I stayed out of the arguments Eltahawy’s article provoked, partly because I am not, as a general rule, a Middle Eastern woman. But the symbolic issue on which many of the attacks centered — who is being revealed or unveiled, for whose eye? — seemed less significant to me than a different issue of representation that other commentators took up. Eltahawy’s piece revolved around two categories, two pronouns, which seemed monolithic, unmodulated and uninflected. “They” hate “us.”

I thought about that in reading about the Cairo assaults today. i thought about it because those are the terms in which the oppressed are prone to think. Oppression elides fine distinctions. You don’t look for the delicate shades of difference among the oppressors, number the stripes on the truncheon that is beating you. Oppression presents itself as a huge and unanimous weight, crushing the breath out of you. Its exhaustive solidity prohibits breaking it down into agents, acts, and motives. From the vantage of those being crushed, it is a bulk that extinguishes tactility and a shadow that exterminates vision.

Oppression: The left sand knoweth not what the right sand doeth

And similarly, oppression makes the oppressed lose their sense of distinction from one another. Individuality, privacy, identity are the first things to go when freedom does. You experience an involuntary solidarity with the anonymous rest of the unfree, without alternative or option, the common interest of those who have no interests left. The massive burden of power pressing down grinds everybody into the mass. Who oppresses you? “Them.” Who are the oppressed? “Us.”

I’m pretty sure the women and men reeling from the attacks in Midan Tahrir felt like that today, as night set in. The problem is that you can’t act, you can’t resist, that way, trapped in the apprehension of monolithic forces. You can only fight back if you can analyze power, think your way past its apparent invincibility, see though its bland carapace into its separate interests and components. There is no single “them” hating women, in the Middle East or elsewhere. Patriarchy does many things, but it has never succeeded in uniting men (or societies) into a single undivided phalanx. There are different motives, different classes, different constituencies with different investments in different forms of women’s oppression. It’s not as though you can always play divide and conquer with them, but you have to know them and name them and recognize their partialities before you can resist.

Moreover, the solidarity that oppression imposes on the oppressed is ultimately a fake one. It won’t last. Real solidarities start with recognizing that you’re free to differ, not feeling the raw force that reduces you to the same. If you keep imagining there’s a solid “us” united permanently by the experience of somebody hating you, you’ll never get around to the hard work of politics: figuring out what else you share and what understandings can ally you.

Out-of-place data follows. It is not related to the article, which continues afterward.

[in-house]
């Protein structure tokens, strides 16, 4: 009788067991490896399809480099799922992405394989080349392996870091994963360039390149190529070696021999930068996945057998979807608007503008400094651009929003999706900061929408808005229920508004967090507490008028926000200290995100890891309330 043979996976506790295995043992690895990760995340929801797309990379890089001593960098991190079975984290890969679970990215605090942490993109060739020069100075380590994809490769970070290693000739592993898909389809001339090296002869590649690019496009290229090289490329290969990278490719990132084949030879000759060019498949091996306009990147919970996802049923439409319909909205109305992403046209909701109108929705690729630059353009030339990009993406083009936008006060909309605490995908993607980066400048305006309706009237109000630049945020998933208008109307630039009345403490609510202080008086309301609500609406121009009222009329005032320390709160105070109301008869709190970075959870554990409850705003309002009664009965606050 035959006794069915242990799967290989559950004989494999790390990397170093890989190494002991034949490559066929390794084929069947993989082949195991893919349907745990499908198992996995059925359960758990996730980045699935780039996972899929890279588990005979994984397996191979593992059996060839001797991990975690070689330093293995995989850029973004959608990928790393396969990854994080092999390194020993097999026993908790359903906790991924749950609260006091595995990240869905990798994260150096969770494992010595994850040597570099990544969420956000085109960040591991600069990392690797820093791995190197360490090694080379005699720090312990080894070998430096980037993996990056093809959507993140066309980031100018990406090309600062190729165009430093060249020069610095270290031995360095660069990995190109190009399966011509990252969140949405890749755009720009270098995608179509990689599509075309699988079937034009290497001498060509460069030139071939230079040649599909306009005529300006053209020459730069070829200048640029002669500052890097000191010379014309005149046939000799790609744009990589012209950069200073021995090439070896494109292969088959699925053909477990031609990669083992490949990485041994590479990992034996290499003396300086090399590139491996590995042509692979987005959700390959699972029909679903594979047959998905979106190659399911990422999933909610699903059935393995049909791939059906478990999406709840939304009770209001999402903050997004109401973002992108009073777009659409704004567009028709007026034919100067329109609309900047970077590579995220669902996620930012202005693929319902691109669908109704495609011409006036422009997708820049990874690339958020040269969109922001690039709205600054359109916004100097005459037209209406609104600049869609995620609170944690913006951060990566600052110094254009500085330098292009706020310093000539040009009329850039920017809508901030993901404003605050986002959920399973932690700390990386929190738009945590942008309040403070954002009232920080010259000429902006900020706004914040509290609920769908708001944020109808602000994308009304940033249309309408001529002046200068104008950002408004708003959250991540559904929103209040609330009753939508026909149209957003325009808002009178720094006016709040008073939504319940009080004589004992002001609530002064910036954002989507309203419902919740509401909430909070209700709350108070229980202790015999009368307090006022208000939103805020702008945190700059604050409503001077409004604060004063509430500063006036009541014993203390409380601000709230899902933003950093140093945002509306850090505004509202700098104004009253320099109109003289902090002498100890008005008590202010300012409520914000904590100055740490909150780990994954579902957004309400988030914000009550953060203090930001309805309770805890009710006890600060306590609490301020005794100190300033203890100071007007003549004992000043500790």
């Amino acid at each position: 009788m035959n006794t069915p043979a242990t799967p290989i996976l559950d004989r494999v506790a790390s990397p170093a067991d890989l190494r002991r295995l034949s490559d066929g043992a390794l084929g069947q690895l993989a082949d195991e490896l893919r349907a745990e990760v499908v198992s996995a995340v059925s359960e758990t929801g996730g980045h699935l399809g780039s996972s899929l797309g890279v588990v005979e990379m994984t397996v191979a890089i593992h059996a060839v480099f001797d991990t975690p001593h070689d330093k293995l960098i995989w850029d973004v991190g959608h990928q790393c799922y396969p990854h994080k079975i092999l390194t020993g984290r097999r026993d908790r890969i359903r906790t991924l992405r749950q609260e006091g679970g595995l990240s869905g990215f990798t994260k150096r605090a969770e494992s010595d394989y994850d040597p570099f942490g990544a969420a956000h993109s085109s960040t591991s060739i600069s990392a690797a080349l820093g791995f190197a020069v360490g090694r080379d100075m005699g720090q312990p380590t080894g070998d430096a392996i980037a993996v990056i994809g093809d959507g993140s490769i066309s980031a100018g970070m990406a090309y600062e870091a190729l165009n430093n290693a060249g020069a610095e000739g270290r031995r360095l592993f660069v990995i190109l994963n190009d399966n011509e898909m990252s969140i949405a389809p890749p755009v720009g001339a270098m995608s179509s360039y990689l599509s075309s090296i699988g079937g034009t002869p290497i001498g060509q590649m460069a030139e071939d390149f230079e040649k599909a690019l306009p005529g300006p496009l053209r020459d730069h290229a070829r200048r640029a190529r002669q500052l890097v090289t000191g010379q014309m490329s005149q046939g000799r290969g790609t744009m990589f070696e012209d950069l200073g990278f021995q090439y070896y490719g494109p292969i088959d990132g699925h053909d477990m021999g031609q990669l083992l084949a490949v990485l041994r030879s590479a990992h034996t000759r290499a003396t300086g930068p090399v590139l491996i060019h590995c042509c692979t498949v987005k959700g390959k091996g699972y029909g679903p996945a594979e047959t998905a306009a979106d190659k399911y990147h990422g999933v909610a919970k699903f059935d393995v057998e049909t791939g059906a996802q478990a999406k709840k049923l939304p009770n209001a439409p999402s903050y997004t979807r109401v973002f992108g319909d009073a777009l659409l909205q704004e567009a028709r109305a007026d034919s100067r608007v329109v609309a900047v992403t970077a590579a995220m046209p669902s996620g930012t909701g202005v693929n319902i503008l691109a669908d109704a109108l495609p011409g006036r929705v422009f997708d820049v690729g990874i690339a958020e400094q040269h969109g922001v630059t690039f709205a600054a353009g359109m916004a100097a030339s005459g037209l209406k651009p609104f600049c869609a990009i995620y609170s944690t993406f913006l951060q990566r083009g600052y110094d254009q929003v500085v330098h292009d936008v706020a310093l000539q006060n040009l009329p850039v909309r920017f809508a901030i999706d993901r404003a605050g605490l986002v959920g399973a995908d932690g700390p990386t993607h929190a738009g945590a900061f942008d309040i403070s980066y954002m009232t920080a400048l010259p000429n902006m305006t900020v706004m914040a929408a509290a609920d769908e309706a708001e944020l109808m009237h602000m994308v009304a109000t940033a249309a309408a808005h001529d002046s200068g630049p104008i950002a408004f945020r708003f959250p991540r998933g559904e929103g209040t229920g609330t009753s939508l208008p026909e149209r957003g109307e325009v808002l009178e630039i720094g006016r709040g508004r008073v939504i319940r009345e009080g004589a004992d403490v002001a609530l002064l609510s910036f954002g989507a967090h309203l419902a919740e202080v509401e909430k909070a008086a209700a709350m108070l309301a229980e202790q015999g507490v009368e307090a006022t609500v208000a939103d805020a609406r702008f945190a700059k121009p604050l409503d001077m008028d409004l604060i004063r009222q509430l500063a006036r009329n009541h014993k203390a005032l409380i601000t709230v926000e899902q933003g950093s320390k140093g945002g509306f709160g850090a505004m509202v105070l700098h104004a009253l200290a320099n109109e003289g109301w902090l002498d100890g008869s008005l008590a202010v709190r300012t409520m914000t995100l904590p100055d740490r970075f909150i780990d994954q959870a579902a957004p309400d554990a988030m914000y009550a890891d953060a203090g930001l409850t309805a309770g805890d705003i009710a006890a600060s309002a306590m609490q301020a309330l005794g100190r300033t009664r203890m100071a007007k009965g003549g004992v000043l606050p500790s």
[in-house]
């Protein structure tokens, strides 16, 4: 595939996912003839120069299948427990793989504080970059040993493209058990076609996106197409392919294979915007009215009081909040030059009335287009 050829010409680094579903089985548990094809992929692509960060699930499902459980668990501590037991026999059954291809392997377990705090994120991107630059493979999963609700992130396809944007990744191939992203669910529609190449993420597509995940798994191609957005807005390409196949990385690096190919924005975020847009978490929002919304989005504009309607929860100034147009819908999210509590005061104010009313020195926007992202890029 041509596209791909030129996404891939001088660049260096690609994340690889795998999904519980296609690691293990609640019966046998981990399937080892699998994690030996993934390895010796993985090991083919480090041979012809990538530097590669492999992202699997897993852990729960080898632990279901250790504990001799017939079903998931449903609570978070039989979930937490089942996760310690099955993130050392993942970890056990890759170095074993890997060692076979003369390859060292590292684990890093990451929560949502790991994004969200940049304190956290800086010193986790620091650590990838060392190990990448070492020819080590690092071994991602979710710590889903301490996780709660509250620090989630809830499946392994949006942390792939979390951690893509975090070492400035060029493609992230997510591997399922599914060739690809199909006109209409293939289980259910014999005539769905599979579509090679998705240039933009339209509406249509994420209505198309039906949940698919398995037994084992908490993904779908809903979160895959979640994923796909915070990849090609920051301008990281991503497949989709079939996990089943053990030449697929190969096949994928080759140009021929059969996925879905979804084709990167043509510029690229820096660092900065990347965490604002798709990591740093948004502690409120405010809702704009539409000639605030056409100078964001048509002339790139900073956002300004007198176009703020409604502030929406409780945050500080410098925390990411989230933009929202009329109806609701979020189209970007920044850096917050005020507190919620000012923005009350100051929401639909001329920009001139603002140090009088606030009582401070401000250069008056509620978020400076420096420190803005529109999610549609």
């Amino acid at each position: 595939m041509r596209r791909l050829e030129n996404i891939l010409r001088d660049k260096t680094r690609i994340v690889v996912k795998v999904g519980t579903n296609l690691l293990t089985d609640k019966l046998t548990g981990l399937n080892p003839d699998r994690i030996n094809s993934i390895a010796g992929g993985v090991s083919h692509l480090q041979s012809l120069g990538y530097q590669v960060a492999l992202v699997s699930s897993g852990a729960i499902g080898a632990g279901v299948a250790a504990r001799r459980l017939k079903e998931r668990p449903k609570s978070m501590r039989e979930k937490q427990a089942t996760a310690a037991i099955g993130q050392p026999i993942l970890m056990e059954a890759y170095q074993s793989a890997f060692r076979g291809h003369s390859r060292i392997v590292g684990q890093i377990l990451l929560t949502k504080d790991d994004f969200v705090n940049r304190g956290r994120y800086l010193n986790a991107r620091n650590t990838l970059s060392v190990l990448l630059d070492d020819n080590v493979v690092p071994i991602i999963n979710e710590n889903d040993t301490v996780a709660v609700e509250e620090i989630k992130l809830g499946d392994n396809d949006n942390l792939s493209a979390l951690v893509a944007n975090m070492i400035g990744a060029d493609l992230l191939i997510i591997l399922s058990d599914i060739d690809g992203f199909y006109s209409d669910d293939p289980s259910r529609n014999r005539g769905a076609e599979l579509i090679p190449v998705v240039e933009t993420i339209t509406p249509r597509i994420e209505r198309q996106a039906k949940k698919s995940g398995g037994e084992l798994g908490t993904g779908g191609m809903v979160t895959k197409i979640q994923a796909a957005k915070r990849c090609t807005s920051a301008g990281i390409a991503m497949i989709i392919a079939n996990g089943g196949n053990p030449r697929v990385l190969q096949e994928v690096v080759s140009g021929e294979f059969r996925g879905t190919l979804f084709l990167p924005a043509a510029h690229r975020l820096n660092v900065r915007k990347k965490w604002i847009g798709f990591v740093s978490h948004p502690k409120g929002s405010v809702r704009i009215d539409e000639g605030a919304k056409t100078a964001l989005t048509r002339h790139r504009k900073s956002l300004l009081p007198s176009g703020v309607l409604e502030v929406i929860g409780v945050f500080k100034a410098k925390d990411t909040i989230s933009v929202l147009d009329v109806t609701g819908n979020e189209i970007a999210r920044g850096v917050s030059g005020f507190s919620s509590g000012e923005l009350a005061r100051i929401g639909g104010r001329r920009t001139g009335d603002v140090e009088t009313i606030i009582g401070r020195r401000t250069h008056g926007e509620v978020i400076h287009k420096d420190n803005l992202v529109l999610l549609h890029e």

Razan, I think, is particularly good at all this work, which is why her contributions to the revolutions of the Arab Spring will likely be lasting ones. The same is true of Mona Seif, who has engaged with a range of intersecting and cross-fertilizing issues as an activist. Moving the imagination a little beyond the vivid but paralyzing world of “them” and “us” is incremental and painful. But only that movement moves forward.

The generals torture: Nada Zatouna’s story

Nada Zatouna is 23 and an independent filmmaker. Originally from Aswan in upper Egypt, she lives in Cairo. She’s been an activist since the Revolution began in January, “involved with Tahrir from the start,” she says, “as an Egyptian citizen, and as an Egyptian woman.”

I have my work, and my tools as a filmmaker, and I wanted to use them for my country. For my Revolution, to document what was going on –on our side, the victories, and also the things they did against us.

Police arrested Nada on Sunday, November 20, early in a week of steady fighting in downtown Cairo. The battles began when the military junta’s security forces raided a sit-in occupying Midan Tahrir. After that, police kept raiding Tahrir and seizing activists, using nearby Mohamed Mahmoud Street (which leads from Lazoghly Square and the Ministry of Interio) as a point of entry. Protesters started confronting them along the street. Days of fighting ensued. Tear gas filled the city. Police snipers fired directly in demonstrators’ faces, and many lost their eyes permanently. More than 40 protesters died.

Nada herself was held for over a day, and tortured. Here is her story.

In the middle of the week, Thursday and Friday and Saturday [November 17-19], I was in a camp near Alexandria — we go there and take a rest from life. After that, I returned to Cairo, and was I shocked by what was happening in Tahrir Square and Mohamed Mahmoud. I called one of my friends, and he said, “Don’t go, Nada, it’s very dangerous.” But I decided to go, and take a camera, any camera, to document what was going on.